Saturday, July 5, 2008

Songs of Earth and Power by Greg Bear

After two novels by Greg Bear that started strong yet left me unsatisfied by the end, most people would expect me to be finished with his books. But that just isn't the case, because it would take a serious failure to make me decide that. Besides the fact that he has at least one more Nebula-award winning book that I plan to read, this one interested me because it isn't sci-fi, it's fantasy.

Perhaps few people make a distinction, yet there is a great difference between them. Fantasy books are usually magical, with imaginary worlds far removed from earth. They are typically based on feudal Europe or other civilizations that once existed. Science fiction, on the other hand, typically relies on technology and modern knowledge. It usually is related to our earth, and typically takes place in the modern world to far distant futures. Occasionally, clever authors try to mix the two together, but I rarely enjoy the result.

The fact that Greg Bear wrote a fantasy novel piqued my interest, but it's not unheard of. After all, the two genres are lumped together at a bookstore. It's only natural that there is some crossover. All that aside, I thought it would be interesting to see what his writing was like when he was a much younger author, and to find out how different his style would be in regards to a different genre.

Songs of Earth and Power is actually two books put together into one. The first one, The Infinity Concerto, was published in 1984, and the second, The Serpent Mage, followed in 1986. Mr. Bear was a college student at the time, and he gives us a little history of the novel in an author's note in the back of the book. There, he shares a story of his attraction to a girl in one of his classes, with whom he goes on a few dates and generally unsettles due to his strong interest in her. The thing which makes it interesting is that he based one of his characters on her, and then, after putting the character into a sort of limbo, discovers that the girl in real life was involved in an accident and died. It caused him some mental anguish, although he seems ultimately to have pulled through it. The Serpent Mage wound up being dedicated to a girl who never even knew she had inspired a character in his book.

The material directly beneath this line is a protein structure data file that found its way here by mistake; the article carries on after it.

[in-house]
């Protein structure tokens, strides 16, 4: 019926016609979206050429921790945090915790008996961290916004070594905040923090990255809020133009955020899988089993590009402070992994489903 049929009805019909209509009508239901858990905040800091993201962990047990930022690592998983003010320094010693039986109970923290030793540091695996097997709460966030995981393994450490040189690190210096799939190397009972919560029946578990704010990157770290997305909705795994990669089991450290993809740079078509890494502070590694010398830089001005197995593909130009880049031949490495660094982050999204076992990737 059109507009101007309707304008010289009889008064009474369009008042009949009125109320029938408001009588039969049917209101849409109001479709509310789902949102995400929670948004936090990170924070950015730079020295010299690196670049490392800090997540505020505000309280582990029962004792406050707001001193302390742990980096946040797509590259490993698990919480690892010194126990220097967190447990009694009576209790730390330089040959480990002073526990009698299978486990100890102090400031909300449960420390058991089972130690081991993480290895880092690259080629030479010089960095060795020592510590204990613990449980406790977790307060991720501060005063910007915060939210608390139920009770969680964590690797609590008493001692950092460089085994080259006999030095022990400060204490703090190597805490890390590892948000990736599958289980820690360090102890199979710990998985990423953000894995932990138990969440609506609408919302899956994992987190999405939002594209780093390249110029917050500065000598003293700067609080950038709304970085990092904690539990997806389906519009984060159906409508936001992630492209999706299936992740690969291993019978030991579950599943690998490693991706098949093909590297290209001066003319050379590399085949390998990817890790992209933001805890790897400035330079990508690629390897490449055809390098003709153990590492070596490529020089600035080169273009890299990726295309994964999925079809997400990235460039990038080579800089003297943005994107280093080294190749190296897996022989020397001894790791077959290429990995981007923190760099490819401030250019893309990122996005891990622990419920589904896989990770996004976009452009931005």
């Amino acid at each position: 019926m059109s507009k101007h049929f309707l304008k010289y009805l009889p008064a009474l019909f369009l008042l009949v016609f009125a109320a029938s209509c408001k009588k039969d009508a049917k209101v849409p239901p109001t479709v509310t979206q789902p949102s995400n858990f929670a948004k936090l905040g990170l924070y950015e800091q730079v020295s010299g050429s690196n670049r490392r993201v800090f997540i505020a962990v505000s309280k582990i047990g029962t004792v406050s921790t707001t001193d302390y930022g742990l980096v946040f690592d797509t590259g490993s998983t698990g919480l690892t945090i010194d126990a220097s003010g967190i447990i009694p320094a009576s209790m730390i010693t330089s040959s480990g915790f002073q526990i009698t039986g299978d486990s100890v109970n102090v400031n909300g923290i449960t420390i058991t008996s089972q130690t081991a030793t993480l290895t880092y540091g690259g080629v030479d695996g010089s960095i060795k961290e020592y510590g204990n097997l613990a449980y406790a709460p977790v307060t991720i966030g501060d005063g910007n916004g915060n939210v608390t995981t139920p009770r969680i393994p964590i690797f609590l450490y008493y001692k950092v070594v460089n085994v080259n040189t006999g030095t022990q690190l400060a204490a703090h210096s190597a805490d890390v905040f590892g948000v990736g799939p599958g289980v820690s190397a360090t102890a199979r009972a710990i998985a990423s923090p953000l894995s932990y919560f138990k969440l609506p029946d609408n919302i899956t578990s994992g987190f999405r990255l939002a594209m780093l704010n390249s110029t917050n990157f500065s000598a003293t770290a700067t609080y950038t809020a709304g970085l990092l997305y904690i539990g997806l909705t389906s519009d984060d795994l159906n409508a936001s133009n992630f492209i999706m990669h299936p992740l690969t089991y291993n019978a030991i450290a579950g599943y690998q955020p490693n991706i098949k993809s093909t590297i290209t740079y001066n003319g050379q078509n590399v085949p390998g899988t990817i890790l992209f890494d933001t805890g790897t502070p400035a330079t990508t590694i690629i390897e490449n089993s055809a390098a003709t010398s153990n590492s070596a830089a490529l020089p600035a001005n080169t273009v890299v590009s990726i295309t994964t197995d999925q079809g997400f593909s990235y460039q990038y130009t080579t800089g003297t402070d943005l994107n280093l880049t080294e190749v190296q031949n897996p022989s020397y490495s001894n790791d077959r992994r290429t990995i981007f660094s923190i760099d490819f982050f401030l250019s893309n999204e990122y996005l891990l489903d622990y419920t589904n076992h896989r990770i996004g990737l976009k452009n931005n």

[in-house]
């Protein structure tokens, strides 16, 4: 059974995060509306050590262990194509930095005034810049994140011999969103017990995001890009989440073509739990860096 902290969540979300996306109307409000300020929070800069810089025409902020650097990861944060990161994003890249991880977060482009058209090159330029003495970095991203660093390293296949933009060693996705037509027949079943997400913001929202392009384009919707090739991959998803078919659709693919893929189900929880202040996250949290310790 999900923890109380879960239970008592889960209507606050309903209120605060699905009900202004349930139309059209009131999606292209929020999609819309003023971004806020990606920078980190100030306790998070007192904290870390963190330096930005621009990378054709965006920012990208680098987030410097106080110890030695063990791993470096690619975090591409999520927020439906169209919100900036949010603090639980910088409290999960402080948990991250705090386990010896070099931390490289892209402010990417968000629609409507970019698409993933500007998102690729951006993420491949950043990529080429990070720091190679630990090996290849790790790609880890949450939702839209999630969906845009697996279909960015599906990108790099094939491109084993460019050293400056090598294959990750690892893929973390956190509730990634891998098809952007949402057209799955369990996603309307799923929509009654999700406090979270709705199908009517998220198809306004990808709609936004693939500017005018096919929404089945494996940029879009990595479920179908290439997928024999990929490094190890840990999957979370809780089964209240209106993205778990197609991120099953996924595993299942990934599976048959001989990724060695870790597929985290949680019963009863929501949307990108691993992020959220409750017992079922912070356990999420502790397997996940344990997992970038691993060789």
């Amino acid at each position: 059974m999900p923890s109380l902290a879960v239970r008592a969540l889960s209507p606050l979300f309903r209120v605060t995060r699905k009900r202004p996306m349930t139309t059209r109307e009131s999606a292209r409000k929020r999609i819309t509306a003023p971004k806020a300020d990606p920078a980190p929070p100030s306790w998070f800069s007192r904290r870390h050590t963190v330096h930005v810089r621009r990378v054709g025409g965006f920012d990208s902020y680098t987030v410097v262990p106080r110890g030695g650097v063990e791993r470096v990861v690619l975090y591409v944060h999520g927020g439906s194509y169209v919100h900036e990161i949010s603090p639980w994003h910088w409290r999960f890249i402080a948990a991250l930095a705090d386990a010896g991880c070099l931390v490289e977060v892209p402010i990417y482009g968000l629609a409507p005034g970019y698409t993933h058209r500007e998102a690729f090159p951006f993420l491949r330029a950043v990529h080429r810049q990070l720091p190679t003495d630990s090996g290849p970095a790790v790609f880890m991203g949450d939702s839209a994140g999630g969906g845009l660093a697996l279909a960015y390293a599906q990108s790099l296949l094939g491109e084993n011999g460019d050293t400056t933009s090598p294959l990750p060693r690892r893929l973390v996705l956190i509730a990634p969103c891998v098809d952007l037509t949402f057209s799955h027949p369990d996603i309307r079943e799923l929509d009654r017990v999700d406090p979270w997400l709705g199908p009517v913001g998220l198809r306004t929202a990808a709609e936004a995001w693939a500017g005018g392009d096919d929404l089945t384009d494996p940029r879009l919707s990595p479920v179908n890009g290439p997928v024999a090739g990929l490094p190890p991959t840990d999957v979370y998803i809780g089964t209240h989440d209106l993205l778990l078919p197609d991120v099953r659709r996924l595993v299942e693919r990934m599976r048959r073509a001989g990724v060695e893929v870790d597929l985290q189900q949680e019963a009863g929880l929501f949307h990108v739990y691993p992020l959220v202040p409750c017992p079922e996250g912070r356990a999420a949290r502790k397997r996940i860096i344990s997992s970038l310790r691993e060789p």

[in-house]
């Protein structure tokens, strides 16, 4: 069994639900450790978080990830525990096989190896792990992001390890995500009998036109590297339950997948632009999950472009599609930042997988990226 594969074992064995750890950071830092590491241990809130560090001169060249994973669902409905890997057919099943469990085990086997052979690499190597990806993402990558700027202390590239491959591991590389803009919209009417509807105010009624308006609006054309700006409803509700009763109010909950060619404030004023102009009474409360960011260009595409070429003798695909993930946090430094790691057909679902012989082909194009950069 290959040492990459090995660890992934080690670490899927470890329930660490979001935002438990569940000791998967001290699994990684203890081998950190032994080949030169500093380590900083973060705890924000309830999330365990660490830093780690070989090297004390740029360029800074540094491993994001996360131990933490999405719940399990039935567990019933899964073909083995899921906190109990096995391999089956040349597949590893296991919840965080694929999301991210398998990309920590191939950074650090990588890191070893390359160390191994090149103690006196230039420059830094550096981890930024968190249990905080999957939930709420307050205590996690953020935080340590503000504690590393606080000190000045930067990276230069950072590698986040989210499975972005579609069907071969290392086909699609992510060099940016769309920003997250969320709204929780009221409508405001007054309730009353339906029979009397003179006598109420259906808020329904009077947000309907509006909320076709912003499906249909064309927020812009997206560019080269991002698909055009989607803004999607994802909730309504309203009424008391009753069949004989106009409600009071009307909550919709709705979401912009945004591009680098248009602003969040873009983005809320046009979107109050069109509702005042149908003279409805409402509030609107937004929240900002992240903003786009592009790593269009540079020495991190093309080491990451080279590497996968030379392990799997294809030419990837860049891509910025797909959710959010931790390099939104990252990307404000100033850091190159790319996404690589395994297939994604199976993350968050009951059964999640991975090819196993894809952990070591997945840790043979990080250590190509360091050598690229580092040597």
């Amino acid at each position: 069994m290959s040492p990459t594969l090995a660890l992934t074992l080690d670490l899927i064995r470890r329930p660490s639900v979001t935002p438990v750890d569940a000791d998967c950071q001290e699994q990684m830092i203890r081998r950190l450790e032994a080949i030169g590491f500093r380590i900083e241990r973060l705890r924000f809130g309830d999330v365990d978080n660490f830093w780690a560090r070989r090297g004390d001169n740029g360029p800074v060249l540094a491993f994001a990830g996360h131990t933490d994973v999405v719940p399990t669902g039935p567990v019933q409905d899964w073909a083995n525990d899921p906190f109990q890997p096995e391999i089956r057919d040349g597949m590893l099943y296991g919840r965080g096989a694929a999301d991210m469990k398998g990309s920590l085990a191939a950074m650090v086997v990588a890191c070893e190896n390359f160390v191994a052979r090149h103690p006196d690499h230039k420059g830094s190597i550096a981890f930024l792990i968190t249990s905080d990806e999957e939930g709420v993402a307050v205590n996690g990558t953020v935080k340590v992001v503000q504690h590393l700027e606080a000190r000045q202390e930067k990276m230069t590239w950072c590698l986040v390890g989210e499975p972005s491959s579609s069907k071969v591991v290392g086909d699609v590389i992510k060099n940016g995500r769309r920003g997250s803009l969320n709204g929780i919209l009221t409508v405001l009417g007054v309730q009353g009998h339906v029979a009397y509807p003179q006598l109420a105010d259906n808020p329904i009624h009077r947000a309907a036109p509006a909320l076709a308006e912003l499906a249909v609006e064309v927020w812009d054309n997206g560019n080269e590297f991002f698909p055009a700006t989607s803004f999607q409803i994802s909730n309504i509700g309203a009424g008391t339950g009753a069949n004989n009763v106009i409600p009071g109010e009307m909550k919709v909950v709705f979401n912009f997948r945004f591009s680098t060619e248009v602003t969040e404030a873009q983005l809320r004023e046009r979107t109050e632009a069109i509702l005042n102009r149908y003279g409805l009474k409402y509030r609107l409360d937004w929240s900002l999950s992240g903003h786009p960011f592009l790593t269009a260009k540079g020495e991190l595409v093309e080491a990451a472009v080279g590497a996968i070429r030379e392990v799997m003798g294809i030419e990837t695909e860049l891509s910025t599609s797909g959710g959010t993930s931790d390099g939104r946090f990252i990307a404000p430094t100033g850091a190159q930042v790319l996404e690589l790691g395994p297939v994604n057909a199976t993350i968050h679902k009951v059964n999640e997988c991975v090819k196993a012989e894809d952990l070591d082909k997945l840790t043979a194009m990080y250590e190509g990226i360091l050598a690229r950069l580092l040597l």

With that tidbit of gossip finished, I should get around to sharing some of my thoughts. For once, Greg was successful in writing a book which I mostly liked. Certainly not everything was perfect, but enough that I was pleased. Perhaps best of all, the ending was not a letdown. In fact, the entire second portion was quite a bit more satisfying than the first.

It began really well, with lots of mystery and colorful events taking place. Typical Greg Bear. And it stayed that way for a while, with the same thing occurring as in his other novels: I got used to the exotic world and people, and annoyed at knowing so little about what is going on. Just like his science fiction works so far. The first section disappointed further as the main character bumbled ignorantly through dangerous situations, surviving on dumb luck, charity, and a lack of any of the supposed danger. When leaving Lamia's place, he is instructed to be very cautious because the land is such a dangerous place. Days later, he is being trained by three sisters and running all over without much care. And though he does wind up hurt a few times, later knowledge makes me wonder why he was ever targeted, since everyone seems intent on keeping him alive as a tool, respecting other people's wishes that he stay alive, or ignoring him completely. So he bumbles about, gradually learning the rules in Adonna's realm, and eventually killing off enough of his enemies (rivals?) to get back home, which was his goal from the beginning. Along the way, there are some interesting characters, some puppy love (pre-infatuation with college girl, though, she was in the second part), and exotic locations which keep things from getting dull, yet there is a strong feeling of aimlessness as well.